Introducing graph visualization of composer package dependencies

Christian Lück Portrait Photo Dennis Graßnick Portrait Photo Christian Lück & Dennis Graßnick
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I am happy to inform you that version 1.1 of clue/graph-composer is now available. Over time I have received plenty of requests, suggestions for improvement and feedback on this project, so I would like to respond to this great interest with an updated version.

Example dependency graph showing dependencies of clue/graph-composer itself

This example illustration should be pretty self-explanatory. This graphical visualization shows the dependencies of your projects and their respective interdependencies. Arrows between each package show the respective version constraints as defined in your composer.json. This opens up completely new possibilities regarding the analysis and optimization of your projects.

Quickstart in 60 seconds

Alright, now let's get this up and running for a quick demo on your own project. The recommended way to install this project it by simply downloading the ready-to-use version as a Phar to any directory like this:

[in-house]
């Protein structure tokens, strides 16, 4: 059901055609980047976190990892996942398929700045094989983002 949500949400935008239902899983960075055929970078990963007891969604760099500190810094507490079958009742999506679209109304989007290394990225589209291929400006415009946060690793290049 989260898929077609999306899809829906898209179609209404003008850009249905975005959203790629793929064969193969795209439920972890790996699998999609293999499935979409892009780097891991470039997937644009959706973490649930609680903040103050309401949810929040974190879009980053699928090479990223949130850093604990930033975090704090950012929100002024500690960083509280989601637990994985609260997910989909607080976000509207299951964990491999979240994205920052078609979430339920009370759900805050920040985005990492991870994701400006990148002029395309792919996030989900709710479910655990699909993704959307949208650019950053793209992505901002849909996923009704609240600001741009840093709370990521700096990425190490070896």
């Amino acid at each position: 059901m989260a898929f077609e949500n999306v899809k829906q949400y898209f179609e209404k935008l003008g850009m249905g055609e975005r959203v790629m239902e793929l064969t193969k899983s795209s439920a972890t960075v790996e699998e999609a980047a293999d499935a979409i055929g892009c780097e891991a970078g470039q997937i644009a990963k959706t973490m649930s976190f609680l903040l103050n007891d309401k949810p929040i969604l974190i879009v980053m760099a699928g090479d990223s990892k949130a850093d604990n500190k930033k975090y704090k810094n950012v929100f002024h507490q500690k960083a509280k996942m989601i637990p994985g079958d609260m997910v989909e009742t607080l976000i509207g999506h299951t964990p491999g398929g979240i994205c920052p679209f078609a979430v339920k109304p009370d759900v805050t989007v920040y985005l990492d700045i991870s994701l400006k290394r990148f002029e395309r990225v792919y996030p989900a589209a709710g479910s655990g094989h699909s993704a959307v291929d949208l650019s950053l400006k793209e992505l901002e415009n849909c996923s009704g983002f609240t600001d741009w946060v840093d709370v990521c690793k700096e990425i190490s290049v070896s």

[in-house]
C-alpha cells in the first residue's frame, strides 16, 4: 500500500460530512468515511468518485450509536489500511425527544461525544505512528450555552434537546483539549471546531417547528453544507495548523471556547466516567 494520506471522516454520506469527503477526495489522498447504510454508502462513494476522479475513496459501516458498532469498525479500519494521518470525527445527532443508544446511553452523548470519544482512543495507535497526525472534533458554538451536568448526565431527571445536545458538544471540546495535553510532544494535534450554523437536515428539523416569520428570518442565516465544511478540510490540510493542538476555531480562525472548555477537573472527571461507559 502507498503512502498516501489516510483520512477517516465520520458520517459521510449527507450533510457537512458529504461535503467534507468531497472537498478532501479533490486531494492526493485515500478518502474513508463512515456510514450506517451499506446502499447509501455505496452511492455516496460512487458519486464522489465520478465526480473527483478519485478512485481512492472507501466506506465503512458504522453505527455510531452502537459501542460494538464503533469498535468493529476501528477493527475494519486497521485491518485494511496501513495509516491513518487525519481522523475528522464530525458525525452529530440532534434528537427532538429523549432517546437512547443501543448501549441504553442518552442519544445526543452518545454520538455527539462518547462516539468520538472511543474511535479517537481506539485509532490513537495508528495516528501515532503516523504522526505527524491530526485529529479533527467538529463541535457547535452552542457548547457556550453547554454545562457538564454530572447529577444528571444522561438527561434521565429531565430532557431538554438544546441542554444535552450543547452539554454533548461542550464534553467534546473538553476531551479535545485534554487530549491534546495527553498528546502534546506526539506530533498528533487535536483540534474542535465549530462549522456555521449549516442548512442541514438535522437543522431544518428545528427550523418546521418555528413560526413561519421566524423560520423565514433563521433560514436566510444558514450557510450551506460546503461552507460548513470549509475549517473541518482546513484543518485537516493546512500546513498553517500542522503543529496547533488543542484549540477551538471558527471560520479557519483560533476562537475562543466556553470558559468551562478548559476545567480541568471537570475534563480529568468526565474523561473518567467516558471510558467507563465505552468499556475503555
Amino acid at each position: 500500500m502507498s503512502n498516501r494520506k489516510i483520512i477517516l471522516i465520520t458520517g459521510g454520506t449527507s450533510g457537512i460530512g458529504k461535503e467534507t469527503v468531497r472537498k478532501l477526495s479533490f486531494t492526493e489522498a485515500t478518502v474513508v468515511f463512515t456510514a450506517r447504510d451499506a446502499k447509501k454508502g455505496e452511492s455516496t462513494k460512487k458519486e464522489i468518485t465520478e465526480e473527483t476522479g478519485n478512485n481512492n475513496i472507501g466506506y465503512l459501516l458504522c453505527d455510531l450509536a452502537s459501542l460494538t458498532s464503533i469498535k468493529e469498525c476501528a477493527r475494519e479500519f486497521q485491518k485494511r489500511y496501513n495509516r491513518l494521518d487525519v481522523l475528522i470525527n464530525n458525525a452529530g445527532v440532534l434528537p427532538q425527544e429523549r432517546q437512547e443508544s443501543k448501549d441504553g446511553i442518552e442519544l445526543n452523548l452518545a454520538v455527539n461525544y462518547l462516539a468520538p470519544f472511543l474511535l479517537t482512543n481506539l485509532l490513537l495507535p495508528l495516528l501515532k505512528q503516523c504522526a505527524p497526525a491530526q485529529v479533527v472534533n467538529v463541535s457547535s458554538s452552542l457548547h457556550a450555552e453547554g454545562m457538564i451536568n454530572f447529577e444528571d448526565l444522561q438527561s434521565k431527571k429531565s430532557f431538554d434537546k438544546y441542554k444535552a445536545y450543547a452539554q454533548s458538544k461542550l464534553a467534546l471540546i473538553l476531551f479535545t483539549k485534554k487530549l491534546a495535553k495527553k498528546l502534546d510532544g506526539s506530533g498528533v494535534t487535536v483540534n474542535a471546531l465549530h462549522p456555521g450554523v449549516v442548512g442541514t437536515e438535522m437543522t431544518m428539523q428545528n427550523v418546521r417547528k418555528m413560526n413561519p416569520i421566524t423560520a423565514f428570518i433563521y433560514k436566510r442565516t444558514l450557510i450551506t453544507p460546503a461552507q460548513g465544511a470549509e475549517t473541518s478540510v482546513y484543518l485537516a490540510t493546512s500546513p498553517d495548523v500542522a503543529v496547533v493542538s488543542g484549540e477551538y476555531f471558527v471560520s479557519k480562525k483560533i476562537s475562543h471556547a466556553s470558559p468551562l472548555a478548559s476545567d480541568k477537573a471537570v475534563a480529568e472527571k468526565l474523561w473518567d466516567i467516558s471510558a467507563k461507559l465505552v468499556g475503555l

$ curl -JOL https://clue.engineering/graph-composer-latest.phar

Additionally, you need to install GraphViz which is used internally to draw the graph. Debian/Ubuntu-based distributions may simply invoke:

$ sudo apt install graphviz

That's it already. You can now execute it on the command line. The show command renders a dependency graph for the current project directory and opens the default desktop image viewer for you:

$ php graph-composer.phar show

Looks awesome? Yeah, it is. If you want to learn more about the technical details, please see the project page of clue/graph-composer.

Further development of this project

This is a project that was unjustly neglected for some time after its first stable release in 2015. This is the result of the fact that many other projects took up resources and some of them received less attention from my side. I developed this project during my studies and therefore it enjoys a special place in my heart. Accordingly, the current general overhaul is long overdue.

In addition, we are currently evaluating the possibility of working on a new version 2.0 in the future. We're planning some cool new features, such as filtering and limiting the graph display for large projects and offering more output styles and formats.

If you are interested in sustainable open-source (Note: you should), you can help me continue my work on such fantastic open-source projects. Contributions are essential to continue working on these open-source projects in the future. One way to help out would be to sponsor me on GitHub if you want us to keep making progress. You are encouraged to send me your suggestions and to cooperate. Let's take this great project to the next level together.

I'd love to hear your feedback, use the comment section below or send a tweet to @another_clue. Cheers!

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